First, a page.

-Pray for Option 2 to work out.
    -If not, negotiate the charges.
    -Option 6: Finish Susan’s book yourself (you can put a disclaimer before the ending and make it clear that you wrote the ending. This gives people the option of either stopping and knowing that only Susan’s words had created the story, or finish reading the story, knowing that it may not be the exact thing Susan had in mind, but it might be close)
    -Option 7: Do the pre-order

  8. Comment by GenghisKhan | 07.26.2012 | 12:24 pm

    No war was one with a battle on a single front; consider/use all options, but perhaps stagger and use as needed. That is, hold back on hiring a lawyer, but take what you can from Cigna, get a book out, fund raise, etc., etc., etc. The way to eat an elephant is one bite at time, so starting eating!

  9. Comment by Papa Bear | 07.26.2012 | 12:25 pm

    Fatty, I think that finishing Susan’s book with a disclaimer or even a “Written by Susan Nelson with Eldon Nelson” or something would be great. I would also do the pre-order on Fight Like Susan.

    Lastly, I think all of your readers would agree that fundraising for your son is a viable option. In fact, if you have an ethical problem doing it yourself, let me do it for you. Let me write a guest post and set up a fundraiser to help him out. I would be happy to do so. Email me if you would like to go this route.

  10. Comment by slowRider | 07.26.2012 | 12:31 pm

    Fatty, you’ve spent a lot of energy helping others, it’s time to let others help you.

    If things don’t go right with HR, do a fundraiser, take pre-orders for Fight Like Susan. I don’t think it’s right to dip into your 401k… you’ll be paying exponentially more for the treatment if you do it that way.

    I’d be cool with you selling Susan’s novel (and I think she would be too) to pay for the treatment, but I think fundraising should be your #1 focus since you’re not hurting your future financial security by doing it.

    Soldier on, Brother.

  11. Comment by jon | 07.26.2012 | 12:38 pm


    I had keyed a response to your previous post… Never submitted…

    Numbers 2 and 5 make the most sense. Channel “The Incredibles”… You must “penetrate the bureaucracy”.

    Do not give up on a strategy polite persistence – the hope of every insurance company is that the claimant will go away… Also, (although I would imagine you already have) read the policy and applicable amendments and fine print with great care… The policy is a contract, and it is important to ensure they are living up to their end of the bargain. Also, to the extent you can find areas (sounds like this is) that provide for subjectivity, start to craft your argument. Then, keep on top of them till the cows come home…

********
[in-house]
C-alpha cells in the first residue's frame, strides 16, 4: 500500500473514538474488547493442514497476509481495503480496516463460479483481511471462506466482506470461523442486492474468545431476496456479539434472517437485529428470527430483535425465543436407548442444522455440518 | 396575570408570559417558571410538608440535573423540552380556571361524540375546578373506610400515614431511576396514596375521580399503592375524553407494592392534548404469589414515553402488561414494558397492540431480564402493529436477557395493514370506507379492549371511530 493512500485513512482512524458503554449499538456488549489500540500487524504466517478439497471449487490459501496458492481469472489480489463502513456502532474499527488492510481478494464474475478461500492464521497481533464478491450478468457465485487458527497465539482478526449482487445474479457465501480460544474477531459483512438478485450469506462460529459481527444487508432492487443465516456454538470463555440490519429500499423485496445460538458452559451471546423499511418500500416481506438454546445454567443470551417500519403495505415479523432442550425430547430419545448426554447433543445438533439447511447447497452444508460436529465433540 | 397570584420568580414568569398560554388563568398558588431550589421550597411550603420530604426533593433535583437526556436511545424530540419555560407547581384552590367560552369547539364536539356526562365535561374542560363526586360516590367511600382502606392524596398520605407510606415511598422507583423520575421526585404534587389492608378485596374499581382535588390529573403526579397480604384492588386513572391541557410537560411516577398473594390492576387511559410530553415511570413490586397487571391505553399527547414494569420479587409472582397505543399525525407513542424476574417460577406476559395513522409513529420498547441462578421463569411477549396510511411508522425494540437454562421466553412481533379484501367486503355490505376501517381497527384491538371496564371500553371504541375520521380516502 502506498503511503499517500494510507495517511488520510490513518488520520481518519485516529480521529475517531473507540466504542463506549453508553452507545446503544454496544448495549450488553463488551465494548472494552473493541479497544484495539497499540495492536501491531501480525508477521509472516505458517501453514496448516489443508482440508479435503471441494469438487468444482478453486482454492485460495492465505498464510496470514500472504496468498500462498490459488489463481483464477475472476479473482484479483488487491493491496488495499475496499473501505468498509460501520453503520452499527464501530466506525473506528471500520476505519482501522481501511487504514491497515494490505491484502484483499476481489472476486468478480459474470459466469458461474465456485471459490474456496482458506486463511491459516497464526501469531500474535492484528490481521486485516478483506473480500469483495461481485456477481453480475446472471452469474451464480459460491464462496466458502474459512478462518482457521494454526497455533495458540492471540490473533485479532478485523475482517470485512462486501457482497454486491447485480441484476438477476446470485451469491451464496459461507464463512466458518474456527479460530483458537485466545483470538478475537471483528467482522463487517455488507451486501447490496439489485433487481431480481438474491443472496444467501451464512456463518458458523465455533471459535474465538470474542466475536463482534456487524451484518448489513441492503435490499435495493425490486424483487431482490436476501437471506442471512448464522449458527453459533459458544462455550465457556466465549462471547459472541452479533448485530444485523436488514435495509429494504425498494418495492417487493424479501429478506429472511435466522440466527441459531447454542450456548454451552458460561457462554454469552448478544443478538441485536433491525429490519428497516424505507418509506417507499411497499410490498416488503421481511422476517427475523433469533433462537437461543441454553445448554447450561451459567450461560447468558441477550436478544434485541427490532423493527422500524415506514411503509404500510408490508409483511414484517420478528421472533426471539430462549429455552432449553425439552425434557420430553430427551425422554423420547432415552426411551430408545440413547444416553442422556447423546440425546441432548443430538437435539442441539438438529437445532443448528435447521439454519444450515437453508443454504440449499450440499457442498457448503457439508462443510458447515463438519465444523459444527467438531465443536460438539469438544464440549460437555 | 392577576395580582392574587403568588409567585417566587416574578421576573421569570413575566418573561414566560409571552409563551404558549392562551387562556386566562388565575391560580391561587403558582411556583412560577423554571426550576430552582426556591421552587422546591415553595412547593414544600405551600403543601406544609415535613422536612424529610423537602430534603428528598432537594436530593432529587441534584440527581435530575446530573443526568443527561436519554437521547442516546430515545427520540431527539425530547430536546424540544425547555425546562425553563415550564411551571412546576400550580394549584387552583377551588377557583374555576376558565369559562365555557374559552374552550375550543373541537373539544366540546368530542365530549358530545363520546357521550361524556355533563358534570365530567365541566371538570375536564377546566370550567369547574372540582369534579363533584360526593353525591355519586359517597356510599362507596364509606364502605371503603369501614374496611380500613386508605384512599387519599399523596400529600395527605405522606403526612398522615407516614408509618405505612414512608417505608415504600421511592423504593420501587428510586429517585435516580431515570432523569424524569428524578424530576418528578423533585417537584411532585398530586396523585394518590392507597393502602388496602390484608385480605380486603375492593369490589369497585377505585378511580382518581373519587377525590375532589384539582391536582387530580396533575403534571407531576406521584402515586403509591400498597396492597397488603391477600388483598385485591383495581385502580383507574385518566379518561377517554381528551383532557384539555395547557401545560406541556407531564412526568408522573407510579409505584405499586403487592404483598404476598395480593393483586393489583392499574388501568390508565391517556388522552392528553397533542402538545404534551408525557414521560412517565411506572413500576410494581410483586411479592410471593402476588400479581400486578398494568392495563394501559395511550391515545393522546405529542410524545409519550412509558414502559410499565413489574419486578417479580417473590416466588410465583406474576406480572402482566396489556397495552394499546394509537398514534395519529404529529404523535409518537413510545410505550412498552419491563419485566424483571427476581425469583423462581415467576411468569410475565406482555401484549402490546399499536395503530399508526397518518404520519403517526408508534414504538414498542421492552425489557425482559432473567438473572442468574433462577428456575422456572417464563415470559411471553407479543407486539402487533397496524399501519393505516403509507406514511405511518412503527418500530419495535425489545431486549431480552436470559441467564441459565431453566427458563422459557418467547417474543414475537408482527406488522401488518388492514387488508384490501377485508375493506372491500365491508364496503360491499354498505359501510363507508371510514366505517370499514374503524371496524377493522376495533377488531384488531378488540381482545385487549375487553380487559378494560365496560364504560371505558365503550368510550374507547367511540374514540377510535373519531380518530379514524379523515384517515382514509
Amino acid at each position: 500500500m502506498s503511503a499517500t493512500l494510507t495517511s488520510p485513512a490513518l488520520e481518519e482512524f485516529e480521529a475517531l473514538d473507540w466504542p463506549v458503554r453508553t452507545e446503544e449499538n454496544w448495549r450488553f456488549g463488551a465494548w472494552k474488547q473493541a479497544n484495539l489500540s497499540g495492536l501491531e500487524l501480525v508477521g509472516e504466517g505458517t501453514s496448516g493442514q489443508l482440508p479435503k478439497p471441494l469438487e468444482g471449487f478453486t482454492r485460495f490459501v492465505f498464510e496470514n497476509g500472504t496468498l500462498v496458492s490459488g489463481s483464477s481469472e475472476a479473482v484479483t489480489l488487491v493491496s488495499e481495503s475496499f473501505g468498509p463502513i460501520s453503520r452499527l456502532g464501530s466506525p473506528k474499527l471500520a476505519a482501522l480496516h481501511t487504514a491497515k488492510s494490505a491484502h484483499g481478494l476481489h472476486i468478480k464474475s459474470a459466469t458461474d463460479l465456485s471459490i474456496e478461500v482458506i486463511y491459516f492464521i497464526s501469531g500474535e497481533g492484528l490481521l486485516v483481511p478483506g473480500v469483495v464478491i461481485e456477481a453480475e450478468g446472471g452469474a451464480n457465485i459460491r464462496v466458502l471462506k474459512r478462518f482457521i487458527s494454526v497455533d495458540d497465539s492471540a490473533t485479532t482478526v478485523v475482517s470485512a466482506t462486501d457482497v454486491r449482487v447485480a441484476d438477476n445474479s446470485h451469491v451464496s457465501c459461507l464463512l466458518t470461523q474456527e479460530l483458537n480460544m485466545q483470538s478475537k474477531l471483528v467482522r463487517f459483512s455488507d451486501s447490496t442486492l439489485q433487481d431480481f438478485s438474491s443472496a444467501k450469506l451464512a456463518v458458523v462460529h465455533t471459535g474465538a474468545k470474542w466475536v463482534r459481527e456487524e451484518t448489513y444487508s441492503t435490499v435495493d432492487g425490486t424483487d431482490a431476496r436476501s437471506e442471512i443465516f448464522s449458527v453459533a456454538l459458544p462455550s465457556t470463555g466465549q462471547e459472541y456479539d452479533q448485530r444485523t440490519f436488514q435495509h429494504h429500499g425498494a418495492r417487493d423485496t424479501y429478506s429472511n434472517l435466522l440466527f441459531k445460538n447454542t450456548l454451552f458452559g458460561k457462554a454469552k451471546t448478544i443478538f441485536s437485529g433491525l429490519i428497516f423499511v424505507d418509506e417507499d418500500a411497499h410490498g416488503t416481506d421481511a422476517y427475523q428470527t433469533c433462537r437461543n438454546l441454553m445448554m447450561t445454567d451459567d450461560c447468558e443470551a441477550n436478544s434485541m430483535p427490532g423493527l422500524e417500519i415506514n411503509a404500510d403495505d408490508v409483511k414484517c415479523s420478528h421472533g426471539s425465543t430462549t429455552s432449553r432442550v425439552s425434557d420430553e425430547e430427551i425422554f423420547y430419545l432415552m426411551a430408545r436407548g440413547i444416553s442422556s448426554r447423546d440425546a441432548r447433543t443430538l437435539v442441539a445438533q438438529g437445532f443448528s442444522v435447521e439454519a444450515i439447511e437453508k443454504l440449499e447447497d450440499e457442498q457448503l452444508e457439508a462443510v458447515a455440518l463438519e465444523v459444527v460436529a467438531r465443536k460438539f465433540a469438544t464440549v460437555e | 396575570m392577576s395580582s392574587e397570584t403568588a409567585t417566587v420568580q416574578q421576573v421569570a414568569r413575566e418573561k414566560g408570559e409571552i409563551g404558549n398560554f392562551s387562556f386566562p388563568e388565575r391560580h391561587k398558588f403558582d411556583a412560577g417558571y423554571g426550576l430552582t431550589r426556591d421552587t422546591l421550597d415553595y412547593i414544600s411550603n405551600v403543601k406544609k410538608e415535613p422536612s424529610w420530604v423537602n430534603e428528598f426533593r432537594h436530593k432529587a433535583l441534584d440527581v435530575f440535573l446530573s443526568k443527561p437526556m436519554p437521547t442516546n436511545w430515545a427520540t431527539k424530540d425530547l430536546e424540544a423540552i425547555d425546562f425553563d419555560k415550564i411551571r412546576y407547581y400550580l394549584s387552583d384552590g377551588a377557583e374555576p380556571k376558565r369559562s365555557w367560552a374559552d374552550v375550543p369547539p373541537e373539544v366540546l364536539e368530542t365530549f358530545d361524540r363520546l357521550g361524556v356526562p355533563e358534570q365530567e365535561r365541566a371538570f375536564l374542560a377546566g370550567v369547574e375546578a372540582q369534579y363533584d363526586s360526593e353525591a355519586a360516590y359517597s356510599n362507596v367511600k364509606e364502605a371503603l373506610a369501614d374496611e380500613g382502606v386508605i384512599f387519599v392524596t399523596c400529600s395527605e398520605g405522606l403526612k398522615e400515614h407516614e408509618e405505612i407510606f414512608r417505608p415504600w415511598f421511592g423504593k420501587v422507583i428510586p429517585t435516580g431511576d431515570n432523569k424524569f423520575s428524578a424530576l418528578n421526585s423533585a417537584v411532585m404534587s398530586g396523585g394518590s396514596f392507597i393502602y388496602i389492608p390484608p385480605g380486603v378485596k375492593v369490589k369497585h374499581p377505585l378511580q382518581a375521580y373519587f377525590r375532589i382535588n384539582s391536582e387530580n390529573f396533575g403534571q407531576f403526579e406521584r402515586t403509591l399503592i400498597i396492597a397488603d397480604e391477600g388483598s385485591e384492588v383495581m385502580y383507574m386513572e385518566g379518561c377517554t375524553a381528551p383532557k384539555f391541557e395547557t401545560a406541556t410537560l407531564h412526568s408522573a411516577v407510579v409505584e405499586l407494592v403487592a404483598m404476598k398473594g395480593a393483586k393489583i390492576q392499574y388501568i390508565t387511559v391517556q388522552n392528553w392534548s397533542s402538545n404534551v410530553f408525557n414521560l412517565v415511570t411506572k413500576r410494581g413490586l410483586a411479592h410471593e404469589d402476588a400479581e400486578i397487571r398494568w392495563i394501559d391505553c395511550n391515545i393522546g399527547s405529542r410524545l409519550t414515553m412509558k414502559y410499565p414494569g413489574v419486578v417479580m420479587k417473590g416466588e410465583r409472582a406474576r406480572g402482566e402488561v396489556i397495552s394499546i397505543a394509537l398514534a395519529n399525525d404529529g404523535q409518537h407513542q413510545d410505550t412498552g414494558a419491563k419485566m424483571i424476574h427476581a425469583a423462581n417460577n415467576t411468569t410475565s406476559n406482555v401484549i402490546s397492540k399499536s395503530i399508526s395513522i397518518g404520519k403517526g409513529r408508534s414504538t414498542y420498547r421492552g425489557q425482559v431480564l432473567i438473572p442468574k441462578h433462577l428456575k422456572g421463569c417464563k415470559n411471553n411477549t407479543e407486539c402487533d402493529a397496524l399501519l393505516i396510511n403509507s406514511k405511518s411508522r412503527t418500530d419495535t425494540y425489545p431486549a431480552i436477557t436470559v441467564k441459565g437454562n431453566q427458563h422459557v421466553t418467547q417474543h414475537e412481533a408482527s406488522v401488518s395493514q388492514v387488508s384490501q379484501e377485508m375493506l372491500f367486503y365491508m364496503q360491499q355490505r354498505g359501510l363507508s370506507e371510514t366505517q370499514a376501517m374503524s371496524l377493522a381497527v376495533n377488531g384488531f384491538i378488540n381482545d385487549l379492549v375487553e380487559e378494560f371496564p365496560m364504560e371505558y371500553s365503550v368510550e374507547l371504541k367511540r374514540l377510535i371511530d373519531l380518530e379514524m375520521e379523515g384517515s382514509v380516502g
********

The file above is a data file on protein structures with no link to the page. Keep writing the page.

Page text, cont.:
I would not engage an attorney – unless they have violated the terms of the above reviewed agreement – it can be costly in both time, $, and emotional energy with no guarantee of getting closer to the right answer.

    Finally, I feel that a long sleeve FC jersey with a disclosed premium to benefit your sons treatment is a great idea… Forget any opinions of Ron P.’s politics for a moment (hard for some, I know) and consider a statement he made (that I am butchering in the attempt to abbreviate) – something about healthcare and that we can’t equate society to government – he was suggesting that healthcare was a need that communities often banded together to provide when a member needed help… This is the case with the community YOU have created… Nothing wrong with a few friends helping out… (And, I would really like a long sleeve jersey as the seasons will soon (not soon enough for us CLYDESDALES) start their inevitable change…

    Either way, your struggle is in my thoughts (And, as a father, I get the rage part).

    Keep spinning!

  12. Comment by dirtengineer | 07.26.2012 | 12:40 pm

    Good luck on all fronts. I will pre-order FLS at any time if it would help.

  13. Comment by Jeremy G | 07.26.2012 | 12:50 pm

    “Ride to Nowhere Fights Depression” fundraiser?

    Why not set it up so that you have a non-profit that divides up the funds among those who need it. Your family could be one of the recipients. I’m sure some lawyer reading your blog can help you with the legal issues of gettig it setup. In addition, while I’m an accountant, there are bound to be other accountants online, that are local that can help you with the accounting/tax side.

  14. Comment by UT Lawyer | 07.26.2012 | 12:53 pm